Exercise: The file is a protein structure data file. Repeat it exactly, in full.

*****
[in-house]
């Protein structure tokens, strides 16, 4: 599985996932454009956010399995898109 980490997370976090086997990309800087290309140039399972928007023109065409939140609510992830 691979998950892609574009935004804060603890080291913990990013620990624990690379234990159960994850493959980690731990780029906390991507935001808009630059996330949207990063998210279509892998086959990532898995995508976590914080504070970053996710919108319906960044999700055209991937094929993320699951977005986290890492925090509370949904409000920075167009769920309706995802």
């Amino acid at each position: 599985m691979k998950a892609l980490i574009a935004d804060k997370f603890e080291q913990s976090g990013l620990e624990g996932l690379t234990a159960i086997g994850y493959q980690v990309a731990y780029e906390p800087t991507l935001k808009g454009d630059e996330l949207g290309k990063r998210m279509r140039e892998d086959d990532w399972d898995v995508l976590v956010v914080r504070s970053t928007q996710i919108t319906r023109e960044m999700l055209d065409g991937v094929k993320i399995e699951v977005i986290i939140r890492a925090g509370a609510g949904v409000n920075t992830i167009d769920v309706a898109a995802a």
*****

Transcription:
[in-house]
């Protein structure tokens, strides 16, 4: 599985996932454009956010399995898109 980490997370976090086997990309800087290309140039399972928007023109065409939140609510992830 691979998950892609574009935004804060603890080291913990990013620990624990690379234990159960994850493959980690731990780029906390991507935001808009630059996330949207990063998210279509892998086959990532898995995508976590914080504070970053996710919108319906960044999700055209991937094929993320699951977005986290890492925090509370949904409000920075167009769920309706995802």
């Amino acid at each position: 599985m691979k998950a892609l980490i574009a935004d804060k997370f603890e080291q913990s976090g990013l620990e624990g996932l690379t234990a159960i086997g994850y493959q980690v990309a731990y780029e906390p800087t991507l935001k808009g454009d630059e996330l949207g290309k990063r998210m279509r140039e892998d086959d990532w399972d898995v995508l976590v956010v914080r504070s970053t928007q996710i919108t319906r023109e960044m999700l055209d065409g991937v094929k993320i399995e699951v977005i986290i939140r890492a925090g509370a609510g949904v409000n920075t992830i167009d769920v309706a898109a995802a």